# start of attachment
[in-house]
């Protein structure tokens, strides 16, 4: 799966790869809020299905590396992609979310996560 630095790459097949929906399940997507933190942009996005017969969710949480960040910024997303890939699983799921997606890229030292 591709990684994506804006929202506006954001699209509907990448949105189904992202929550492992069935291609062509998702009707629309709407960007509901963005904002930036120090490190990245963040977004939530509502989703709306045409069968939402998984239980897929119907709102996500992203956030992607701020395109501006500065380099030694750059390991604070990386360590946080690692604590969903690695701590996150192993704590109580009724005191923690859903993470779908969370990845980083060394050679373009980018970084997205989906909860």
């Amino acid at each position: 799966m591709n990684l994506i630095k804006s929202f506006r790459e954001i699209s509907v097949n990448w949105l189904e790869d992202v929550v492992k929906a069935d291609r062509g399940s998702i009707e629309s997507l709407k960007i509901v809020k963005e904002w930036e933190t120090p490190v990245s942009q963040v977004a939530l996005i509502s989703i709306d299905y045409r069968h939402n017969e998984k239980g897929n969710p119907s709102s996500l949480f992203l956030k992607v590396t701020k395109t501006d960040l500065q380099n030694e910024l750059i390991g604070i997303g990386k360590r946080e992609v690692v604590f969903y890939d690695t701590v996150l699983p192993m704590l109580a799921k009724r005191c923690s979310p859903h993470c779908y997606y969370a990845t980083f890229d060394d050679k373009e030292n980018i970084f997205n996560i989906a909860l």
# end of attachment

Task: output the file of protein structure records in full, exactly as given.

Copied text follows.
[in-house]
């Protein structure tokens, strides 16, 4: 799966790869809020299905590396992609979310996560 630095790459097949929906399940997507933190942009996005017969969710949480960040910024997303890939699983799921997606890229030292 591709990684994506804006929202506006954001699209509907990448949105189904992202929550492992069935291609062509998702009707629309709407960007509901963005904002930036120090490190990245963040977004939530509502989703709306045409069968939402998984239980897929119907709102996500992203956030992607701020395109501006500065380099030694750059390991604070990386360590946080690692604590969903690695701590996150192993704590109580009724005191923690859903993470779908969370990845980083060394050679373009980018970084997205989906909860």
């Amino acid at each position: 799966m591709n990684l994506i630095k804006s929202f506006r790459e954001i699209s509907v097949n990448w949105l189904e790869d992202v929550v492992k929906a069935d291609r062509g399940s998702i009707e629309s997507l709407k960007i509901v809020k963005e904002w930036e933190t120090p490190v990245s942009q963040v977004a939530l996005i509502s989703i709306d299905y045409r069968h939402n017969e998984k239980g897929n969710p119907s709102s996500l949480f992203l956030k992607v590396t701020k395109t501006d960040l500065q380099n030694e910024l750059i390991g604070i997303g990386k360590r946080e992609v690692v604590f969903y890939d690695t701590v996150l699983p192993m704590l109580a799921k009724r005191c923690s979310p859903h993470c779908y997606y969370a990845t980083f890229d060394d050679k373009e030292n980018i970084f997205n996560i989906a909860l």